Stone Care Tools and Gadgets

April 8, 2011
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For many cleaning techs who have successfully mastered carpet, rugs, tile and grout and other flooring materials, natural stone has remained taboo, a surface they don’t feel qualified to clean.

Watching new construction and remodels over the past 5-10 years, it has become obvious, especially in the residential sector, that stone is solidly established as a surface of choice. Today, “feeling qualified” to maintain stone surfaces is changing with the advent of a number of tools, accessories and other gadgets.

Let’s analyze a typical residential job and see how these gadgets and innovations can make the job easier and less intimidating.

It is important to begin with both the tech and the client having realistic expectations about what can be done. A gloss meter is a great help with this. Often, the area close to the wall or under a toe-kick has so little traffic that the gloss level will be similar to the original “from the factory” gloss level. This gives you an idea of the desired look when the floor was installed and probably what your client is expecting when you are done.

A leading stone and tile trainer in the industry, Dane Gregory says that “whatever you tell your client before you begin the process is considered a professional opinion; whatever you tell them after you have not met their expectations is an excuse.”

If the gloss reading in the traffic lanes is close to the readings you get near the wall, the homeowners have done a good job maintaining stone and protecting against abrasion. It is likely they use entryway matting and a proper neutral cleaner suitable for stone floors. A thorough cleaning and perhaps sealing may be all that is required.

The gloss meter can also be an excellent sale tool to help demonstrate the need for cleaning or restoration and for fairly judging the results achieved. High-priced meters are available, but you can find them offered on eBay for well under $200.

Originally designed for grout and tile cleaning, a tool using water pressure from rotating jets is great for open areas of flooring. This tool is the easiest to use for an efficient cleaning of some natural stone tiles and heavily grout. It is not the tool, however, for tight areas, or areas next to walls or baseboard trim.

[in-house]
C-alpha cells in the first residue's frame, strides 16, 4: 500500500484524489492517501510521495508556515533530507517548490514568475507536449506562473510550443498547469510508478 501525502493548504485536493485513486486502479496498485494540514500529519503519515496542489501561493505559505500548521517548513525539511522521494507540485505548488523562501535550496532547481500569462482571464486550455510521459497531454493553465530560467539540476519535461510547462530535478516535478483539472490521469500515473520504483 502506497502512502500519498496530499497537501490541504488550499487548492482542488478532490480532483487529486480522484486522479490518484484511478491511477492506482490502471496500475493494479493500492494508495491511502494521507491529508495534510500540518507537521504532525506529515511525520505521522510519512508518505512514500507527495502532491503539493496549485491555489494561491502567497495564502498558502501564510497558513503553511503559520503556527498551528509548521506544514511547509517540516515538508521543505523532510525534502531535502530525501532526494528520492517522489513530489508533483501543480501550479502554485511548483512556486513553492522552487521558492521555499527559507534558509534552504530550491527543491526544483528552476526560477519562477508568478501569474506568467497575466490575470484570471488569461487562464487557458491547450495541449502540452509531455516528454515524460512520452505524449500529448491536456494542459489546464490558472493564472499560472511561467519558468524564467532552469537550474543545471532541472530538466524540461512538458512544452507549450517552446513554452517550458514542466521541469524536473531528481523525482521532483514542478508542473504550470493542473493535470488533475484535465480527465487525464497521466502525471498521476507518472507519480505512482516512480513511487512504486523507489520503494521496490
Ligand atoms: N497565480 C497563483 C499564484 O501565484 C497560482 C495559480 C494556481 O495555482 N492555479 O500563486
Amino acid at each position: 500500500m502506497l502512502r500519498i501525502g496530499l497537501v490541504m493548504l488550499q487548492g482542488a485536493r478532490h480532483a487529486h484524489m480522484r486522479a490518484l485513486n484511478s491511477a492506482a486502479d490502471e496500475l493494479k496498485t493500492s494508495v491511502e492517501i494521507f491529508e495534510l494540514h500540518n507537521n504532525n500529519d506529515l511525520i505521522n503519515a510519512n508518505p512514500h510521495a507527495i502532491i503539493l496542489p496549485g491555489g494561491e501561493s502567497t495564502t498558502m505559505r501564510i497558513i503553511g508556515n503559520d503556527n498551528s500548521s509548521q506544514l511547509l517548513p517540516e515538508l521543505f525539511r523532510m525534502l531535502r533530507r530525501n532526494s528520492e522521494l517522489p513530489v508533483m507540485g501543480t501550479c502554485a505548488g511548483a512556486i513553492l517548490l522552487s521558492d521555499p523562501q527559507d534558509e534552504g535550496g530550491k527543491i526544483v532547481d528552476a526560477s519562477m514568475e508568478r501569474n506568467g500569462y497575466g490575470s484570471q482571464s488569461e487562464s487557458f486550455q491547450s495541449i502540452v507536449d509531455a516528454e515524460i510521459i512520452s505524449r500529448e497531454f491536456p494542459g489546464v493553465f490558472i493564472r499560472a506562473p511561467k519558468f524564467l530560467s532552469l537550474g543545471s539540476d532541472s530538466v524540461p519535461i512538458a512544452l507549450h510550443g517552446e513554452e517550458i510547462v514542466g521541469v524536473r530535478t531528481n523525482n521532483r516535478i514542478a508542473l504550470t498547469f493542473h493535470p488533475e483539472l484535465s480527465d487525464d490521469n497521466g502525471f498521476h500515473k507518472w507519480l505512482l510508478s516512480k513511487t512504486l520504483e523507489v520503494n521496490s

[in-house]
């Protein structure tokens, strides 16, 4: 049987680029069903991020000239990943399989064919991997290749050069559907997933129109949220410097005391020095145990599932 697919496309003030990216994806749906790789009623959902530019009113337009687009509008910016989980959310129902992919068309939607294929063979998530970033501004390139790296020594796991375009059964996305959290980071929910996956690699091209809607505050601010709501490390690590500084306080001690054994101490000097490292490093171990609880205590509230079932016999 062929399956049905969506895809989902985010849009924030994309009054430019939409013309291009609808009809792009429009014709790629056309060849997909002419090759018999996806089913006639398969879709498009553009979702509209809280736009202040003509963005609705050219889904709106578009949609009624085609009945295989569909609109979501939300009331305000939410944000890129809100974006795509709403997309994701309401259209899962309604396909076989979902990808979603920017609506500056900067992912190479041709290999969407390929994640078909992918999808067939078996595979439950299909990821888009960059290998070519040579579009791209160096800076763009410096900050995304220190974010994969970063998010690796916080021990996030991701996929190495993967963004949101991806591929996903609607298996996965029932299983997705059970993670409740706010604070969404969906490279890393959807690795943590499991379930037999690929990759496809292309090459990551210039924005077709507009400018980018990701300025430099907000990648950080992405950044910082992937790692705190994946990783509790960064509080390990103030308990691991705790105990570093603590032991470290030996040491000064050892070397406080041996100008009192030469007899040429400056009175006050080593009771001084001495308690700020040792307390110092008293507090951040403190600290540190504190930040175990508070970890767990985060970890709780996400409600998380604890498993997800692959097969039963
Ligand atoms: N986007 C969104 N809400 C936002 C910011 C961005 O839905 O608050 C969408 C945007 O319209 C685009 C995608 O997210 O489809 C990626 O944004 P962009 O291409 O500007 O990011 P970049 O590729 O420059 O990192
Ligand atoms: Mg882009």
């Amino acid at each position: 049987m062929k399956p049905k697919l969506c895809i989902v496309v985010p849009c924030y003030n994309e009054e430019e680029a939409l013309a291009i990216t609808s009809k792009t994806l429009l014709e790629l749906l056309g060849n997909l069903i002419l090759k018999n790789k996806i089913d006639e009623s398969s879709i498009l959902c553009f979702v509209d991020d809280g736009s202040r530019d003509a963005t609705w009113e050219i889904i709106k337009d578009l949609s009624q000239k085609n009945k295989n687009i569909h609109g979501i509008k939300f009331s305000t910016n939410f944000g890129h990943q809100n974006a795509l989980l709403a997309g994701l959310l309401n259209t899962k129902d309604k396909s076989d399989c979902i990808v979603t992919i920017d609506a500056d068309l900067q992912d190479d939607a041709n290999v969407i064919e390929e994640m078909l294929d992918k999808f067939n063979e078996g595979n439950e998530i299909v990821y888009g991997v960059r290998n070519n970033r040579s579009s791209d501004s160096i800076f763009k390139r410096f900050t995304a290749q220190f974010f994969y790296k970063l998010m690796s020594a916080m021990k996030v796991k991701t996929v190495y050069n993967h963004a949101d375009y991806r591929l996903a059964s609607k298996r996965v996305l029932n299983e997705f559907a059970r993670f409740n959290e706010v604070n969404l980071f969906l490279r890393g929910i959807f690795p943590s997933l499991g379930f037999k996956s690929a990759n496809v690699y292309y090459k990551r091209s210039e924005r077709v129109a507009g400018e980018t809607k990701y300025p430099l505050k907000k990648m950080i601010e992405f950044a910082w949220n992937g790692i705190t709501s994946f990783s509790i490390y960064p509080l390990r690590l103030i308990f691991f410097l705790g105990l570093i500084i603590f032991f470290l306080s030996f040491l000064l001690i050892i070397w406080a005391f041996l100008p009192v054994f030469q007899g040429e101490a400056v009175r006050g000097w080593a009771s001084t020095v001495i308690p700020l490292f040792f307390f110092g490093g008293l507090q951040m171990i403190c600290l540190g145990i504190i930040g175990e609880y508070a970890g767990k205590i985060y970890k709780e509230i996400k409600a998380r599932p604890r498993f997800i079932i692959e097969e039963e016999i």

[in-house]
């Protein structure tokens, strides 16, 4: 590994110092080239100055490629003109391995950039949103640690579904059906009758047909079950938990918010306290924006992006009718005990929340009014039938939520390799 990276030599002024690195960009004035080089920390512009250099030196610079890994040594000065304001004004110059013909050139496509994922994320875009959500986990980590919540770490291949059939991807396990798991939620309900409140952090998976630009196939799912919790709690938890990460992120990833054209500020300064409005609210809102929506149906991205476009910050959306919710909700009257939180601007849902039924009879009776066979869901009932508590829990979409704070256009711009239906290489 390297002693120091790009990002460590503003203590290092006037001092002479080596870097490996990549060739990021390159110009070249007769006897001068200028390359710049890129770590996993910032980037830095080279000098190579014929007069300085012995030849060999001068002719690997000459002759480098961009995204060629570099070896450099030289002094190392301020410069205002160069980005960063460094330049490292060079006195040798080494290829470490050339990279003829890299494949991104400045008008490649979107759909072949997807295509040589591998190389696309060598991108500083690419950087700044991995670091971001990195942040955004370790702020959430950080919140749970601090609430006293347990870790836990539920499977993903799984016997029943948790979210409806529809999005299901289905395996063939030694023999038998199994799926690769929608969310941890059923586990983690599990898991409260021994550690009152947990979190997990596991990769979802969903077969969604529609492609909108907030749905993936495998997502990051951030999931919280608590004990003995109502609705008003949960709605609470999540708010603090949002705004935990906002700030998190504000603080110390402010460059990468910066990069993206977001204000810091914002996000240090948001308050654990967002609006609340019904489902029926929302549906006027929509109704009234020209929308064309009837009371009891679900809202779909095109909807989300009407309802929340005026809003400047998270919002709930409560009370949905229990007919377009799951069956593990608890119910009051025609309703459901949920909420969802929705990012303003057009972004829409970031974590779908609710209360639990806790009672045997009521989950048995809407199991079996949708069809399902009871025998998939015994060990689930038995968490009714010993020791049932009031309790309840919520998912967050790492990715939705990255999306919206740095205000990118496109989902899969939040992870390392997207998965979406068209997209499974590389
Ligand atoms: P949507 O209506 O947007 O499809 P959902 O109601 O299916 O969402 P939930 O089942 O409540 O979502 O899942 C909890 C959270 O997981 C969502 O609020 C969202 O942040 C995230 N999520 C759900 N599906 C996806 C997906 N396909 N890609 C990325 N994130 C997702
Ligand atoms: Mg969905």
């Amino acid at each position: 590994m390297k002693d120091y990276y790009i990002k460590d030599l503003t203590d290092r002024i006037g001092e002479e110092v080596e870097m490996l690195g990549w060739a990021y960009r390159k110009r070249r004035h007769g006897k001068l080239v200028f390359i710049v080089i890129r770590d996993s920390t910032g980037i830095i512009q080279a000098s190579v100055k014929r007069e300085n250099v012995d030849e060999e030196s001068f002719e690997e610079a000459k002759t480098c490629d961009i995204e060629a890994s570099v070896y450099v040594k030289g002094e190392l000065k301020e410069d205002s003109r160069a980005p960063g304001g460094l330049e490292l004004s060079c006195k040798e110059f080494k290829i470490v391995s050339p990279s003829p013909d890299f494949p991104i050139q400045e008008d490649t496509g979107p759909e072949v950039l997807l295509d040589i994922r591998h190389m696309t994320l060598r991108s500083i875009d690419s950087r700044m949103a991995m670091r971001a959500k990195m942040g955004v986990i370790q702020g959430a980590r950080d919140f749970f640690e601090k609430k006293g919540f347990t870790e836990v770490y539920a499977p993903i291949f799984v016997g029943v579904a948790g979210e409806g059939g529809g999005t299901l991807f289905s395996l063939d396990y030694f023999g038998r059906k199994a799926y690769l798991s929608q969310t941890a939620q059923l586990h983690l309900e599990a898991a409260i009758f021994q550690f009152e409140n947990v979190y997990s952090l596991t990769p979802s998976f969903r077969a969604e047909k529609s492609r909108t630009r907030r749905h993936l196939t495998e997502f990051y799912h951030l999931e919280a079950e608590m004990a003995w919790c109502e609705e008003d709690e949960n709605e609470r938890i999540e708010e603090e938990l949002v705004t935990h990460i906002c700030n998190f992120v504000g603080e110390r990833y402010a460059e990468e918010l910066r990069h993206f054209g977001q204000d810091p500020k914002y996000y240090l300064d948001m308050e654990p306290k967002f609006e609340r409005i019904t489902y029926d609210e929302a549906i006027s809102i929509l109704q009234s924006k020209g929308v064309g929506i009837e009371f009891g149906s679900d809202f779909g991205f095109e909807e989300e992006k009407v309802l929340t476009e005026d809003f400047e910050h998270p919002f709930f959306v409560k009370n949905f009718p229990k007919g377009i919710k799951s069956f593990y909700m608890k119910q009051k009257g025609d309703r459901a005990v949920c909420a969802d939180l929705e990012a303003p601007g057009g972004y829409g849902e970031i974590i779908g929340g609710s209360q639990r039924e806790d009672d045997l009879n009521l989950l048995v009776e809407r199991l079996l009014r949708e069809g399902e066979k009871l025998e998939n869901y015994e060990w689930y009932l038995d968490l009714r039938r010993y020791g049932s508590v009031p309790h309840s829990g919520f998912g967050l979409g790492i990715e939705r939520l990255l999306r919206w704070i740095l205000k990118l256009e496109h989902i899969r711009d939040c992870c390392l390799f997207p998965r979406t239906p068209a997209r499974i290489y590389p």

A multi-head tool is the tool of choice for many uses. In tight areas a smaller head fits well under toe kicks and around toilet areas. With a quick switch of the head you have a 4-jet squeegee to completely remove all traces of cleaning solution and provide great rinsing action. This head is perfect for small tiles with lots of grout to clean. The smaller the tile, the more grout has a chance to get heavily soiled, the better the squeegee head performs.

Flip off the squeegee when working and replace it with the 4-jet brush attachment. This bad boy gives us the same pressure cleaning ability as the others, but is the correct tool for softer natural stone tiles. The soft bristles of the brush will not scratch softer natural stone, and gives us the great pressure to which we are accustomed. A small single jet wand is used for direct spray of a soiled grout channel. This jet hovers directly over the grout channel and gives it a heavy shower of pressurized cleaning. Note: make sure the grout can handle this intense activity.

The final piece of the puzzle is for edging the floor for a complete finish. The corner/edge tool is designed for final rinsing along walls, partitions, and non-movable appliances. It fits well along the edge, with a removable plastic blocker for edges and cleans the cove base as well if desired. It is a versatile tool, but just because you have one tool does not mean you are ready for the big time yet. Just as a mechanic must have more than a set of wrenches, professionals need to be properly equipped for any potential situations we encounter.

If your gloss meter indicates some abrasion and minor restoration is needed or your customer simply wants more shine, it is time to break out the new diamond embedded floor pads that can provide a honed look – typically to limestone or travertine- or achieve a higher than factory finish gloss on marble flooring. Placed under a weighted rotary floor machine, these pads simplify light restoration of stone. It is now something that a carpet cleaner will feel comfortable accomplishing after only limited training and practice.

Another versatile tool is a floor machine that can change from a 13-inch model to a 21-inch model, or any size in between, to fit the needs of the area being maintained. Just remove a few screws, swap the shroud and drive block and you are ready to clean with whatever size machine is required. Desired weight for polishing stone can be added by a unicorn post above the motor or through the use of a weighted drive block. Velcro strips on the drive block allow for use of resin-bonded diamond discs when necessary for heavier restoration.

Once you have achieved the desired gloss level with the diamond floor pads, it is time to finish the job by applying an impregnating sealer or perhaps a color enhancing sealer if the floor is slate or some other stone. A paint pad is a great gadget for applying seals along walls or on smaller floors. A moss rubber squeegee or a finish mop can also be used.

To prevent your client from calling another service provider, a cleaning company should be prepared to clean all the flooring surfaces in the home. If you have been hesitant to dip your toe into the warm waters of stone maintenance, maybe its time to drop by your local distributor to learn about the innovations and products that can ease your entry into this lucrative field.

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